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The New York City Council pro­posed a new bill on Jan. 23 to allow green card holders and immi­grants with work visas to vote in mayoral races and other elec­tions in New York City. I Wiki­media Commons

The New York City Council pro­posed a new bill on Jan. 23 to allow green card holders and immi­grants with work visas to vote in mayoral races and other elec­tions in New York City. 

If passed, this leg­is­lation will further degrade the rule of law by extending the right to vote to nearly one million people who are not U.S. cit­izens. 

By def­i­n­ition, green card holders are per­manent res­i­dents, not cit­izens, and therefore they should not par­tic­ipate in the civic process like cit­izens. 

Nonci­t­izens are pro­hibited from voting in federal elec­tions. Granting voting priv­i­leges to these indi­viduals for local elec­tions exposes the greater motive of the left, which is to oblit­erate all immi­gration laws. Local politi­cians accom­plish this by imple­menting uncon­sti­tu­tional, piecemeal rules to render national immi­gration laws mean­ingless.  

Law­makers in New York City have fought against federal immi­gration laws for years. The city’s Green Light Law allows undoc­u­mented immi­grants to obtain driver’s licenses, which makes it more chal­lenging for the United States’ immi­gration author­ities to determine an individual’s legal status. And in 2014, New York City declared itself a sanc­tuary city for undoc­u­mented immi­grants, demon­strating a clear con­tempt for the Con­sti­tution. 

From January to April 2018, the New York Police Department and New York Customs Department ignored 440 detainer notices. Immi­gration and Customs Enforcement agency issues a detainer when an undoc­u­mented immi­grant is sus­pected of com­mitting a federal crime. The NYPD and NYCD released illegal immi­grants back into their com­mu­nities, and within three and a half months, 40 of those released from custody com­mitted more crimes and were rear­rested.  

New York City has openly dis­re­garded a crucial part of the nat­u­ral­ization process, which dis­tin­guishes between those immi­grants with green cards and those with cit­i­zenship. Rather than openly advo­cating for open borders, the city council has slowly eroded the sov­er­eignty of their cit­izens through sly, easily mis­un­der­stood laws.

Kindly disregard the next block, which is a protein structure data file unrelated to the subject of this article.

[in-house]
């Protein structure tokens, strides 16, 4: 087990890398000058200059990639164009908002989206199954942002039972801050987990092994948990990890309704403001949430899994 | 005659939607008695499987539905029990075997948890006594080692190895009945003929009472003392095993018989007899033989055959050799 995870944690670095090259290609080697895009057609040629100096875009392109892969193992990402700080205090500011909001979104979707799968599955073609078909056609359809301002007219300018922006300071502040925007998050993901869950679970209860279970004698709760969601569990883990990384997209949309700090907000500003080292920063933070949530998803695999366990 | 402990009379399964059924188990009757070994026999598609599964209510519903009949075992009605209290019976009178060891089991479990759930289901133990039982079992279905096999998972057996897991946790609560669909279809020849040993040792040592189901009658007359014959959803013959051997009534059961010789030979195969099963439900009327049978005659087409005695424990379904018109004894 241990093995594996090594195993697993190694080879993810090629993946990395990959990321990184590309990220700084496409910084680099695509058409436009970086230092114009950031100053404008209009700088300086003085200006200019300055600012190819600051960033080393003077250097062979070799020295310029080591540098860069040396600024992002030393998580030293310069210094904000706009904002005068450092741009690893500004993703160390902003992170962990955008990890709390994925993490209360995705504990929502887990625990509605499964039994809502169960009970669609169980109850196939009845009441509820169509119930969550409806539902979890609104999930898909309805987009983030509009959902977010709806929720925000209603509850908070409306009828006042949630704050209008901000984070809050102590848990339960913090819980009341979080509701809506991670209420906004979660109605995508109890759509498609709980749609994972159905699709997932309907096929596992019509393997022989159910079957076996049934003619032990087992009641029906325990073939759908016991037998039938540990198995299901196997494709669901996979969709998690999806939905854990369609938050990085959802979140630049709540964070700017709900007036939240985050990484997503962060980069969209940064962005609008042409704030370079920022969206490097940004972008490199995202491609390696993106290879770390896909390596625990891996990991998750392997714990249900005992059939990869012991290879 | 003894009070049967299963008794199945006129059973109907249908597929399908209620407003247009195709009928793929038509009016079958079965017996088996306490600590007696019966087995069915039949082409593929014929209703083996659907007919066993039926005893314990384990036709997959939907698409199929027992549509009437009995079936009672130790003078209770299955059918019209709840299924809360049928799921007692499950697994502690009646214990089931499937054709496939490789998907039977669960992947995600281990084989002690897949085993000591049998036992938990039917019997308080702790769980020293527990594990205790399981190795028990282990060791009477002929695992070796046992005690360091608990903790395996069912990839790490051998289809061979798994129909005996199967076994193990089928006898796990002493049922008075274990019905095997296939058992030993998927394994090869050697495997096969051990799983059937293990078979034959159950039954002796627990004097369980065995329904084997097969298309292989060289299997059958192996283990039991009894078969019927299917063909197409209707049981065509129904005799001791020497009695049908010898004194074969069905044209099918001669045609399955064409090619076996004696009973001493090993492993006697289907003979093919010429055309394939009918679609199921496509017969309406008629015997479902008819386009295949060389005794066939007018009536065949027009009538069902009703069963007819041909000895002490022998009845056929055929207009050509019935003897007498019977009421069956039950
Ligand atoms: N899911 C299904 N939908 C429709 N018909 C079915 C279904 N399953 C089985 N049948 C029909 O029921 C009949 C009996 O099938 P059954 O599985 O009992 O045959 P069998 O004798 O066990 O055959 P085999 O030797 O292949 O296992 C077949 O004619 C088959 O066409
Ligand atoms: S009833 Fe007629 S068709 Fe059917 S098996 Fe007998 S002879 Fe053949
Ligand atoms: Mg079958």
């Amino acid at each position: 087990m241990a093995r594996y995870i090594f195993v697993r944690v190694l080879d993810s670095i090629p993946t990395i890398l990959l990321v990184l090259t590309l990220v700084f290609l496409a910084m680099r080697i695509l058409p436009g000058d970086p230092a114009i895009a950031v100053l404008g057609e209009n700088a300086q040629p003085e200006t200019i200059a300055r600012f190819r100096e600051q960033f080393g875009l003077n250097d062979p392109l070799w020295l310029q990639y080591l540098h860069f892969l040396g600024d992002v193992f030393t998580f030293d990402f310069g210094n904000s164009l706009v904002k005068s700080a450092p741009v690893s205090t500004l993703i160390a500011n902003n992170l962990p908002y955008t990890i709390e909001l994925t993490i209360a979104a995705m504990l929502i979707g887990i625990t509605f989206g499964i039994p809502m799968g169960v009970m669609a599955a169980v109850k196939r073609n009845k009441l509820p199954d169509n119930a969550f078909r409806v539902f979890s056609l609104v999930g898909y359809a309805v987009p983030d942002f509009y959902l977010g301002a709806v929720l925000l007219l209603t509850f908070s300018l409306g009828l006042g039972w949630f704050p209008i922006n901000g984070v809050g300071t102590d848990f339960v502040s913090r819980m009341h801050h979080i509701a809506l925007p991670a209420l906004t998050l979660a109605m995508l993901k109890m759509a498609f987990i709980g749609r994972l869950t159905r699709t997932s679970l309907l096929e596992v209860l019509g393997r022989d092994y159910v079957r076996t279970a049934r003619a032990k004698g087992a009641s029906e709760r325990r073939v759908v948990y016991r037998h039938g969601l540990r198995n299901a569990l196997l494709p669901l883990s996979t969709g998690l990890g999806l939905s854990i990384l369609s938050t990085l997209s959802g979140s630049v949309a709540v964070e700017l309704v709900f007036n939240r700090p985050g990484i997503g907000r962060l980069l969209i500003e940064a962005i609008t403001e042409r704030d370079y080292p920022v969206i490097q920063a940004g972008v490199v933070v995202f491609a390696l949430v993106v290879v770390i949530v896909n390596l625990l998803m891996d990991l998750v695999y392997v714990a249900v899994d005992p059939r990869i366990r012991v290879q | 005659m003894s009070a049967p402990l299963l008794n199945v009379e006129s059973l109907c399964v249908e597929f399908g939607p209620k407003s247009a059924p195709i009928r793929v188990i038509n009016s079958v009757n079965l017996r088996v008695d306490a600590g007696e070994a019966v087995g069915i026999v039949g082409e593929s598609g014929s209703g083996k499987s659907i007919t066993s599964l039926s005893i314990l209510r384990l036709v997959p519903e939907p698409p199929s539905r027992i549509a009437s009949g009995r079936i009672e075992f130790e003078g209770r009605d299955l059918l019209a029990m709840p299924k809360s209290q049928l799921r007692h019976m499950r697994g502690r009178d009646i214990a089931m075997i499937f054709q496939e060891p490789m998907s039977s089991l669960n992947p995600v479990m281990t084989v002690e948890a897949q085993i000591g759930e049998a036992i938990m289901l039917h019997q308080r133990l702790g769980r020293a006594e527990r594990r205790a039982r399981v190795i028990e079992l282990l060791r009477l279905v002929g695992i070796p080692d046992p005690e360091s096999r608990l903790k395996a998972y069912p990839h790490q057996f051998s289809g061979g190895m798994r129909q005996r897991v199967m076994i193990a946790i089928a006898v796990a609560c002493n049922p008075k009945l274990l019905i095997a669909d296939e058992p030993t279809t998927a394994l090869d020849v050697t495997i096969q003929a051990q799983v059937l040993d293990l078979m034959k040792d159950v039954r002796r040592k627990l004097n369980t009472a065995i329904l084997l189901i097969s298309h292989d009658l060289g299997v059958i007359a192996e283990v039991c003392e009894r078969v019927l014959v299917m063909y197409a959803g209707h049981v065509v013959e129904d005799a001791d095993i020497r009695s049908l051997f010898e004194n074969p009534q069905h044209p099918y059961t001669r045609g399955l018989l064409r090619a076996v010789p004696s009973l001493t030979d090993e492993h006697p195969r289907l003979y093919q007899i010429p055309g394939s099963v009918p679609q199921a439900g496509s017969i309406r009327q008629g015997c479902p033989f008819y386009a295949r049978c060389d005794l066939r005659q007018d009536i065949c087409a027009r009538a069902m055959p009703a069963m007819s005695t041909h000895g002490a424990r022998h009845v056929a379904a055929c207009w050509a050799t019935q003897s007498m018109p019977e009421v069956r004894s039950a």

The green card and work visa process is chal­lenging: There are 185 dif­ferent types of visas with tech­nical lan­guage and red tape. It’s so con­fusing that most immi­grants hire lawyers to do this kind of work for them. 

Details aside, the fun­da­mental effects are simple: one million people who have no certain means of ever gaining their cit­i­zenship will affect how one of the nation’s largest cities is run. This is a clear vio­lation of the rights of Amer­icans, and an example of a local government’s failure to meet its primary goal: to protect its own cit­izens’ right to rep­re­sen­tation. 

The New York City council renders itself inca­pable of pro­tecting its con­stituents and pro­moting the things they desire by extending rep­re­sen­tation to one million people in a city of about 8.5 million people.

New York City has ignored the consent of those it’s sup­posed to govern and is thereby pro­moting an unjust law. Granting the right to vote to non-cit­izens bypasses the legal immi­gration process that so many other immi­grants have gone through to become full-fledged cit­izens and earn the right to vote.

If becoming a citizen simply means finding a job through one of the various work pro­grams, then being a citizen is nothing more than entering into a work con­tract. Simply con­tributing to GDP does not entitle you to the blessings of liberty. 

New York City has trampled on the value of civic par­tic­i­pation, not that New Yorkers are par­tic­u­larly civic-minded anyway, given the many head­lines about older women being robbed and beaten on the street. But the city will unjustly dis­tribute political power to the point where dis­tinc­tions between cit­izens and nonci­t­izens are mean­ingless. This can only lead to chaos.  

Emma Cummins is a junior studying pol­itics. She is an assistant editor for The Col­legian.